There are two ways a GTHM system can optimize maintenance cycles. Firstly, the system uses real-time operation monitoring data to calculate the units in actual operating conditions. It then stores collected data and compares the result with design conditions. Differences between the two are flagged for operators’ intervention. Secondly, the system accurately predicts the life of critical components through the damage accumulation leading to each potential failure mechanism. Thus it adjusts for on-condition maintenance to provide safe operation intervals for wide load swing.
Even if the critical function of the equipment is not in question, it may still be economically beneficial to perform maintenance based on the condition of the equipment. For example, suppose that degradation in compressor performance was identified by the GTHM. Further investigation reveals the cause to be degradation of seal clearances. The GTHM system allows you to compare the cost of the performance degradation in terms of lost power and/or additional fuel consumption to the cost of performing the maintenance to correct the seals immediately. The rate of damage accumulated in components of the hot section of the turbine establishes the maintenance intervals and component lives for gas generators. In pipeline applications, the limiting damage is typically caused by mechanisms such as oxidation and creep. These are the result of extended exposure to elevated operating temperatures. The rate at which damage accumulates is a function of the component temperature, which is directly related to firing temperature.
Stage 1 Vane Life Analysis
Engine manufacturers set overhaul and component replacement intervals based on the hours of operation with the assumption of anticipated damage at full load. Typically, these intervals are not adjusted for variable operating loads. In pipeline applications, many engines in the fleet operate at a fraction of base load. As a result, those components take on lower operating temperatures and stresses. This makes it possible to operate for longer intervals before replacement. In particular, damage rates are a strong function of temperature. For example, at the temperatures typical of first-stage blades, a 35 Celsius degrees decrease in metal temperature will increase the creep life by approximately 10x. To safely extend the life of hot section components, we must first establish the component's useable life under baseline operating conditions. It's also crucial to identify active damage mechanisms. The manufacturer’s recommended life can be a good starting point to determine useful life. Then destructive metallurgical examinations of components are required to accurately determine useful life in actual operation (and to identify which damage mechanisms are life-limiting).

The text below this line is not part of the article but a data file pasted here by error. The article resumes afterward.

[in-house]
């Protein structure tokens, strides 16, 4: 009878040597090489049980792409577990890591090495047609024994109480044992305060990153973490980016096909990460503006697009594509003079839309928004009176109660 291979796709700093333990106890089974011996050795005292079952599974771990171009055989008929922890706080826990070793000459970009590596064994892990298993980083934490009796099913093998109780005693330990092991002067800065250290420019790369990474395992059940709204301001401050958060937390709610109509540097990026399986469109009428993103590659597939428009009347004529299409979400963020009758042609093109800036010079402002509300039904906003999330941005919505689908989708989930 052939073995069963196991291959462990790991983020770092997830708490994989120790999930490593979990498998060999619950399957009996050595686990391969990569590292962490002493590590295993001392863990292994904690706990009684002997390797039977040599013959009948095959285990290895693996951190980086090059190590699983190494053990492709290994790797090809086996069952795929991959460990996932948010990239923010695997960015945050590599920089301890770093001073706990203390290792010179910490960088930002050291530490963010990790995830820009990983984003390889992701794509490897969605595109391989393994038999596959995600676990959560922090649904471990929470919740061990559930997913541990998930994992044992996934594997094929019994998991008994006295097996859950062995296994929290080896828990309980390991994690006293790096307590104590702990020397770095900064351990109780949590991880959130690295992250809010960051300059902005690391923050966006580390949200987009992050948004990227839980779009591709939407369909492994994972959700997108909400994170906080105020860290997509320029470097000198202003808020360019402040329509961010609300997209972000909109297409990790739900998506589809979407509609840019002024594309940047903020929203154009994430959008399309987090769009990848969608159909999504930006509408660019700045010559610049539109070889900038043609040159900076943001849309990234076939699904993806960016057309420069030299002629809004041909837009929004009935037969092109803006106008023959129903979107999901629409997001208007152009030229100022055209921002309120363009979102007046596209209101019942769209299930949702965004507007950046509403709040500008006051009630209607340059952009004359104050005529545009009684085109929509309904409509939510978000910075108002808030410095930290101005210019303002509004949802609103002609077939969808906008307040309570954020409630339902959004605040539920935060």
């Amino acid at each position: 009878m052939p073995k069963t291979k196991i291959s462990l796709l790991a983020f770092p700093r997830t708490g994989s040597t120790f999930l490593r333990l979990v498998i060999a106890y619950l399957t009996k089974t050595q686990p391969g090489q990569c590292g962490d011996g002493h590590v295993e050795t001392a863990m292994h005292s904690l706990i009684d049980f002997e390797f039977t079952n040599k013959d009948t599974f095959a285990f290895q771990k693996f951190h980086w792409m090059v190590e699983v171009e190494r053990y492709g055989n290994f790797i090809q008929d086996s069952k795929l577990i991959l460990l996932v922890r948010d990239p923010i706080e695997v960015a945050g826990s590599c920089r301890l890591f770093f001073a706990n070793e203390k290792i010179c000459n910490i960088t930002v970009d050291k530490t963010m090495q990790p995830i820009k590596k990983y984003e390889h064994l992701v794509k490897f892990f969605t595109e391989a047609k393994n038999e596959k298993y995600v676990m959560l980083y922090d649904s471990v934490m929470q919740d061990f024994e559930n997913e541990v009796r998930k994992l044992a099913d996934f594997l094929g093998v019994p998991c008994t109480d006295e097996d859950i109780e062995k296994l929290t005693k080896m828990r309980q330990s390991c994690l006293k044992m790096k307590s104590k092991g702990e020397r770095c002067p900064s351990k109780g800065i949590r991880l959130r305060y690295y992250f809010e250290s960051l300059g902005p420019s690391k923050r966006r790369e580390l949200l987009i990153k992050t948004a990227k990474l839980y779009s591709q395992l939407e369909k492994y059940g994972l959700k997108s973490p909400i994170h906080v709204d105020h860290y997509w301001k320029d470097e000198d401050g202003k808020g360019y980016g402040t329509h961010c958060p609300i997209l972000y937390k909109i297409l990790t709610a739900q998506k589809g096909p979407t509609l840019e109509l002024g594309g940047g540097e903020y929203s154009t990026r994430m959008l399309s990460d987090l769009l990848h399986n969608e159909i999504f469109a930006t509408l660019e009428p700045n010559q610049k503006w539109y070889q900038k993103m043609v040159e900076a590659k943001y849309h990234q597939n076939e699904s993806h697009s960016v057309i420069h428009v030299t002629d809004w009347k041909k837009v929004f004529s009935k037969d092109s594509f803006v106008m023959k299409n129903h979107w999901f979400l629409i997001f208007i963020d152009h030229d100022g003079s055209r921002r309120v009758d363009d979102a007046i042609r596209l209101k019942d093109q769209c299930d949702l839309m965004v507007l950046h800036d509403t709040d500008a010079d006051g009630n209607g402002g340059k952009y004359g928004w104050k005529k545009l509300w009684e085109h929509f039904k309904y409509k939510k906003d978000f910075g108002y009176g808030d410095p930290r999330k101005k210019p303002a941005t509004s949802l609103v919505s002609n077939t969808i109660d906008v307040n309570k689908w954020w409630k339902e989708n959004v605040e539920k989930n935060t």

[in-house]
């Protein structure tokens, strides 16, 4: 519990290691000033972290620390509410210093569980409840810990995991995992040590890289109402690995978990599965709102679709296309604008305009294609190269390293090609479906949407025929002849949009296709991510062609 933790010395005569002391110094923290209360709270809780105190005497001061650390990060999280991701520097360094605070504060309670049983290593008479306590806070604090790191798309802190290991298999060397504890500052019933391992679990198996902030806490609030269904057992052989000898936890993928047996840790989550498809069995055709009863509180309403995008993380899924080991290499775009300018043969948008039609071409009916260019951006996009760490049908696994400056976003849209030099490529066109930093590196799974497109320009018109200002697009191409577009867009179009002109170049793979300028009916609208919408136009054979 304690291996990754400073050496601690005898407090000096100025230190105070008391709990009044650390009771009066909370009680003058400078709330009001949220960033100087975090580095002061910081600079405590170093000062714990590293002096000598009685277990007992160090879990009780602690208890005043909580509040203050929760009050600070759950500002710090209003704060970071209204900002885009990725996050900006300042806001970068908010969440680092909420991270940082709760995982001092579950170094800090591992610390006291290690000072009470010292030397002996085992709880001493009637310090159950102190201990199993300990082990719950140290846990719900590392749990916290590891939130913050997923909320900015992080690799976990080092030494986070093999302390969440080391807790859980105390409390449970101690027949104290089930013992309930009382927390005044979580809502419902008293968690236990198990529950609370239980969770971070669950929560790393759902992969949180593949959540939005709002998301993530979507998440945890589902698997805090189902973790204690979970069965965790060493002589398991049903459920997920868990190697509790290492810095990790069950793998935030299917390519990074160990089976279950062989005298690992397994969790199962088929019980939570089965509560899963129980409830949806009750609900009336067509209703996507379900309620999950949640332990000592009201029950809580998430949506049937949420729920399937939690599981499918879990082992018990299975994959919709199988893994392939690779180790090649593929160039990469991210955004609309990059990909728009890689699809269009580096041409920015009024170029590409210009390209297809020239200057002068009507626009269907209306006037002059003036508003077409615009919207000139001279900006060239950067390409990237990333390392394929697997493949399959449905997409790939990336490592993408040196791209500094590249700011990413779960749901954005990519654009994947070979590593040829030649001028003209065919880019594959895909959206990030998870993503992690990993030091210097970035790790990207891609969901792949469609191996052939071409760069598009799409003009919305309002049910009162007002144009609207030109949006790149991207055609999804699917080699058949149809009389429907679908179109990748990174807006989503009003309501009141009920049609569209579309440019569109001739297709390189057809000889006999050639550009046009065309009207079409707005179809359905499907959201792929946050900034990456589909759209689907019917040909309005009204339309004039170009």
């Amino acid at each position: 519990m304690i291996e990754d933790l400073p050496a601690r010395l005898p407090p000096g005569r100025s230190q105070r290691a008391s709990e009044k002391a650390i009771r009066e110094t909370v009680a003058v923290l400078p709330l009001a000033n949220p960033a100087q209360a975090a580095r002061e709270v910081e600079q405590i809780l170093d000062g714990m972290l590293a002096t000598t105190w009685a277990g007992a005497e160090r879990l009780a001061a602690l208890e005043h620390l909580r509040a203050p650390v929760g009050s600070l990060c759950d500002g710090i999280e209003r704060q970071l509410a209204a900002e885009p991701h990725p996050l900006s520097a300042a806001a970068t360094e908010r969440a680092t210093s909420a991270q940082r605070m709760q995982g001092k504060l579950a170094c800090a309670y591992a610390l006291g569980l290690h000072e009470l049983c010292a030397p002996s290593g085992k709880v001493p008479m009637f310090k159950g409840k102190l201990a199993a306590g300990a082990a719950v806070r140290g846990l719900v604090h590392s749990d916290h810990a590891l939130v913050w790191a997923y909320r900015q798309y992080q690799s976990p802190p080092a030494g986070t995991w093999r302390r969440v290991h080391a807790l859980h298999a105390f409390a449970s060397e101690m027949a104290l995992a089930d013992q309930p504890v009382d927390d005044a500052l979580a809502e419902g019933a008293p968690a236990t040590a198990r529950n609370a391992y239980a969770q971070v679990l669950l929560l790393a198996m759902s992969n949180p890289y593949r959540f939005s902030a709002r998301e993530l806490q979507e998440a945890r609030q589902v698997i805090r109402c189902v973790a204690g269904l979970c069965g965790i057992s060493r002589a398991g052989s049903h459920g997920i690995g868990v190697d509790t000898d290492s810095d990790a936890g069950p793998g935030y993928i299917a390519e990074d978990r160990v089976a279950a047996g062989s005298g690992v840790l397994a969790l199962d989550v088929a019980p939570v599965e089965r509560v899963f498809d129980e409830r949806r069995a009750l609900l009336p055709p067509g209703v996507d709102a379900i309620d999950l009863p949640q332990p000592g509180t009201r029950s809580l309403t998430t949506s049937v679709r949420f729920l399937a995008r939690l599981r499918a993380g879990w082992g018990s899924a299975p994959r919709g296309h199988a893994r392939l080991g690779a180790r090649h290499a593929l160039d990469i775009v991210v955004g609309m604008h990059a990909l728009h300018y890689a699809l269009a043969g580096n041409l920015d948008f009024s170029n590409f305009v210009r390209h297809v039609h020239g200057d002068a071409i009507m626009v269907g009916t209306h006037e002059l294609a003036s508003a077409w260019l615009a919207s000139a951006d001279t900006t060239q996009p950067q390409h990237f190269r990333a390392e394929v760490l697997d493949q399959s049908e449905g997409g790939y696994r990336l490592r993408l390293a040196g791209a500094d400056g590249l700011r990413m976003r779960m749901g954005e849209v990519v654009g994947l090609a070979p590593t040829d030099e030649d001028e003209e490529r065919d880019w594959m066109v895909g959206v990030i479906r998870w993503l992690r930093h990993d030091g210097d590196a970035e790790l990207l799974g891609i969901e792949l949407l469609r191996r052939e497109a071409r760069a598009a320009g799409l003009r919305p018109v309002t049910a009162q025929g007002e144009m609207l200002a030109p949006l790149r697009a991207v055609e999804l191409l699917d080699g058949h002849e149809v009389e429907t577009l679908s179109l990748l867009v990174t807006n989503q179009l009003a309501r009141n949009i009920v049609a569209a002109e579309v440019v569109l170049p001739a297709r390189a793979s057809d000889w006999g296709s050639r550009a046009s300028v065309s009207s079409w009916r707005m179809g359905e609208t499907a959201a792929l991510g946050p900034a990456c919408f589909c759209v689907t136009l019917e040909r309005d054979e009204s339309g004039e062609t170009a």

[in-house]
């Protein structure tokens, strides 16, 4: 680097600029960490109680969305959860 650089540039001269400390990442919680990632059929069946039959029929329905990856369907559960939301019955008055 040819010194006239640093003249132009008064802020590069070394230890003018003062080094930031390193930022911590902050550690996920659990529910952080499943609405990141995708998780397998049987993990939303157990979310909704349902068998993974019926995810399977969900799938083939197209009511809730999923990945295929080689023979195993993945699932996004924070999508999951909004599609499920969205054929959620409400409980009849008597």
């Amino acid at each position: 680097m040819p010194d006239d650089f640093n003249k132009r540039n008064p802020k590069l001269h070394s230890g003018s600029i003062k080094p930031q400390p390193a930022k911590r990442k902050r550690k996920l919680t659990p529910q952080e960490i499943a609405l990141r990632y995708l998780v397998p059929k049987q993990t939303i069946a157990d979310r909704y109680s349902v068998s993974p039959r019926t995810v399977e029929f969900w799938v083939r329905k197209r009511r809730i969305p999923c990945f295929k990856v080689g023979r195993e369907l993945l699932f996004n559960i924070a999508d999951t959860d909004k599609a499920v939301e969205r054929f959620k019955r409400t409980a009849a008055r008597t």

Typically, a sample of each component is examined at the first several overhauls for the fleet leading engines of each design. The samples identify the damage mechanism and which components set the overhaul interval (typically the HP turbine components). Once the active damage mechanisms and safe operating life under baseline conditions are known, you can create a GTHM life prediction module that relates engine operating conditions to component damage.
A health management system can be one of your best assets in maximizing your company's budget. A company can realize significant savings by delaying maintenance activities until the life of pacing components is effectively consumed while also ensuring the components will be repairable at the time of removal.
If you're curious about optimizing the life of your engines and components and want to learn how to get the most life out of your repairs, contact dnagy@liburdi.com to start a conversation today.